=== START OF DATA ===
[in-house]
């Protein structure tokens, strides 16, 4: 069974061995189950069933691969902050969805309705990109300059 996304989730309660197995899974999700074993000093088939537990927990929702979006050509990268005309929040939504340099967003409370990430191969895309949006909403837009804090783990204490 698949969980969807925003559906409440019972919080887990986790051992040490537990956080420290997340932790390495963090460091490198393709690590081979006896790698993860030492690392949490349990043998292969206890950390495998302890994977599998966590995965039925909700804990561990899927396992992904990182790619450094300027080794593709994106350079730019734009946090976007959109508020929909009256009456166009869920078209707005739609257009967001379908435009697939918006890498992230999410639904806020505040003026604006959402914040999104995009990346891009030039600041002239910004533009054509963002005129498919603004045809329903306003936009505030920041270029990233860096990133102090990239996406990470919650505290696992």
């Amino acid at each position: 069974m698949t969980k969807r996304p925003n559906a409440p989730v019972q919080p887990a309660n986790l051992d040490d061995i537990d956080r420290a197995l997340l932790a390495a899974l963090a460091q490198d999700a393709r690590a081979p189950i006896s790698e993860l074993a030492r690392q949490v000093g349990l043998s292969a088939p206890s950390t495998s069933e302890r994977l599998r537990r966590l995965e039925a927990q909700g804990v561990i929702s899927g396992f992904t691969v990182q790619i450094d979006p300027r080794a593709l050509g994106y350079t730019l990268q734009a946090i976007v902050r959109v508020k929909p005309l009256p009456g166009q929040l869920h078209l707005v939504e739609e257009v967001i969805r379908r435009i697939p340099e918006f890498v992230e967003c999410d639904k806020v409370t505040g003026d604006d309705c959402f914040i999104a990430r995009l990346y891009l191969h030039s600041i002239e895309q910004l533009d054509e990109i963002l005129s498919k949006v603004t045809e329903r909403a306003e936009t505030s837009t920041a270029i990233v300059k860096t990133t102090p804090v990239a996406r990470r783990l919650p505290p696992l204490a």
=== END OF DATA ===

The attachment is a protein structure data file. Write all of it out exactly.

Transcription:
[in-house]
């Protein structure tokens, strides 16, 4: 069974061995189950069933691969902050969805309705990109300059 996304989730309660197995899974999700074993000093088939537990927990929702979006050509990268005309929040939504340099967003409370990430191969895309949006909403837009804090783990204490 698949969980969807925003559906409440019972919080887990986790051992040490537990956080420290997340932790390495963090460091490198393709690590081979006896790698993860030492690392949490349990043998292969206890950390495998302890994977599998966590995965039925909700804990561990899927396992992904990182790619450094300027080794593709994106350079730019734009946090976007959109508020929909009256009456166009869920078209707005739609257009967001379908435009697939918006890498992230999410639904806020505040003026604006959402914040999104995009990346891009030039600041002239910004533009054509963002005129498919603004045809329903306003936009505030920041270029990233860096990133102090990239996406990470919650505290696992």
């Amino acid at each position: 069974m698949t969980k969807r996304p925003n559906a409440p989730v019972q919080p887990a309660n986790l051992d040490d061995i537990d956080r420290a197995l997340l932790a390495a899974l963090a460091q490198d999700a393709r690590a081979p189950i006896s790698e993860l074993a030492r690392q949490v000093g349990l043998s292969a088939p206890s950390t495998s069933e302890r994977l599998r537990r966590l995965e039925a927990q909700g804990v561990i929702s899927g396992f992904t691969v990182q790619i450094d979006p300027r080794a593709l050509g994106y350079t730019l990268q734009a946090i976007v902050r959109v508020k929909p005309l009256p009456g166009q929040l869920h078209l707005v939504e739609e257009v967001i969805r379908r435009i697939p340099e918006f890498v992230e967003c999410d639904k806020v409370t505040g003026d604006d309705c959402f914040i999104a990430r995009l990346y891009l191969h030039s600041i002239e895309q910004l533009d054509e990109i963002l005129s498919k949006v603004t045809e329903r909403a306003e936009t505030s837009t920041a270029i990233v300059k860096t990133t102090p804090v990239a996406r990470r783990l919650p505290p696992l204490a």